Periodic Cicada: The Nexus of Time

cicada1Right now, my area is experiencing a cicada emergence. I have found these insects to be magical in their own way. Even their singing has an otherworldliness to it.

In the eastern half of North America, Periodical Cicadas from Brood X invade the countryside every 13 and 17 years. Crawling up from the ground, They emerge at once, in May and June, leaving behind their exoskeletons. For a brief month, Male Periodical Cicadas fill the air with a deafening sound, advertising for a mate. These large Insects spend their brief adult lives with only one thing on their minds – mating. When a Female Periodical Cicada is ready, She will “click” to the Males, “Here I Am!” After mating, She lays her eggs in trees. When They hatch, the Offspring will move underground for another 13 to 17 years.

Living longer than any other Insects, Periodical Cicadas emerge as a single Brood. Each Brood is spaced 13 or 17 years between emergences. This long period prevents Predators from timing their activities to eat the Cicadas. The prime numbers of 13 and 17 insure that nothing can adapt to the Brood Cycle.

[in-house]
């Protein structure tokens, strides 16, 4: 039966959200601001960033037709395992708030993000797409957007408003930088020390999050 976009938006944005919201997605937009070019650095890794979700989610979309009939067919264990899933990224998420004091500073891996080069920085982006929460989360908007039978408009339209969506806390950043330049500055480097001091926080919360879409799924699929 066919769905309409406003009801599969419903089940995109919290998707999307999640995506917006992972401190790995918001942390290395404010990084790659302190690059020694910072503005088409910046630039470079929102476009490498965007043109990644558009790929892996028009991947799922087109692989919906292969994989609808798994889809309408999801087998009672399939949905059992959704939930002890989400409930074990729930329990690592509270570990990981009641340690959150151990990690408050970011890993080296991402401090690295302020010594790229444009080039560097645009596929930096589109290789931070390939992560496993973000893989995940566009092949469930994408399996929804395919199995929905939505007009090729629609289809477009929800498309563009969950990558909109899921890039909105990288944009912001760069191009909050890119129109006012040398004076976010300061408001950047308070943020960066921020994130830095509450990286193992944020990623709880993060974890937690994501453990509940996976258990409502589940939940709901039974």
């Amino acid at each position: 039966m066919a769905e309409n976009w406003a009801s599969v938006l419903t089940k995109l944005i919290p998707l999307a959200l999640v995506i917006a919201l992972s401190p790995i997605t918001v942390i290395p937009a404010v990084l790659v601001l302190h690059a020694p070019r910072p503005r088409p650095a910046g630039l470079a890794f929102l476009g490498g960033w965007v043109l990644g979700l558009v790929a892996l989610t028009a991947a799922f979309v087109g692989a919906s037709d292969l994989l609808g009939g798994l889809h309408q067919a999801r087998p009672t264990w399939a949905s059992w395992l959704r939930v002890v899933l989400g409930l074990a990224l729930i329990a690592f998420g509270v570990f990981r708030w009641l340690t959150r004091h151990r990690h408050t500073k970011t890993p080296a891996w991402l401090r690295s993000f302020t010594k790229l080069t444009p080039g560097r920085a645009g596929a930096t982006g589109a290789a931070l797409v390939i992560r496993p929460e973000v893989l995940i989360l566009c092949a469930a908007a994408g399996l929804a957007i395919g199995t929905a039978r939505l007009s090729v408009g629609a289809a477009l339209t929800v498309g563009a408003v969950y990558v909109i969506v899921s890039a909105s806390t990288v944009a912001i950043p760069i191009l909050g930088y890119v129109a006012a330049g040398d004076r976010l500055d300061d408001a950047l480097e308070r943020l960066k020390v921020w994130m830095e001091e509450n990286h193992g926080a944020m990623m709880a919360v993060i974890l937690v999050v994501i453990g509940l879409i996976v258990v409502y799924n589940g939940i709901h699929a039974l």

Called Periodical Cicadas (Magicicada)), these Insects differ from their cousins Locusts. Unlike Locusts, Periodical Cicadas do not jump. They seem like Locusts because of their larger broods that overwhelm predators by their sheer numbers. After spending many years developing underground, They come up for only two months. Then, the Adults mate and die. Then years go by before another mass emergence.

Besides Periodical Cicadas’ size and numbers, what also makes Them outstanding is their song. Male Periodical Cicadas makes the loudest sound in the Insect World. By vibrating the ribbed plate in a pair of amplifying cavities at the base of his abdomen, Male Periodical Cicada can make his sound heard for long distances. A whole chorus of these whirring sounds resembles a deafening roar of hundreds of kazoos played at once.

Many people have heard Periodical Cicadas, and have not realized it. The sound tracks of many science fiction movies that feature UFOs use the Cicadas’ droning to signal the sound of the alien space ships. Think space aliens, and you associate Periodical Cicadas with them.

The lesson of Periodical Cicadas is living at the nexus of time. For Periodical Cicadas, time merges into one Brood. When They emerge in the present, Periodical Cicadas encourage people to remember the past. Also, They prompt people to think about what the future will bring. In the present, their numbers simply overwhelm people. Periodical Cicadas bend time into a prism of past, present, and future in one moment.

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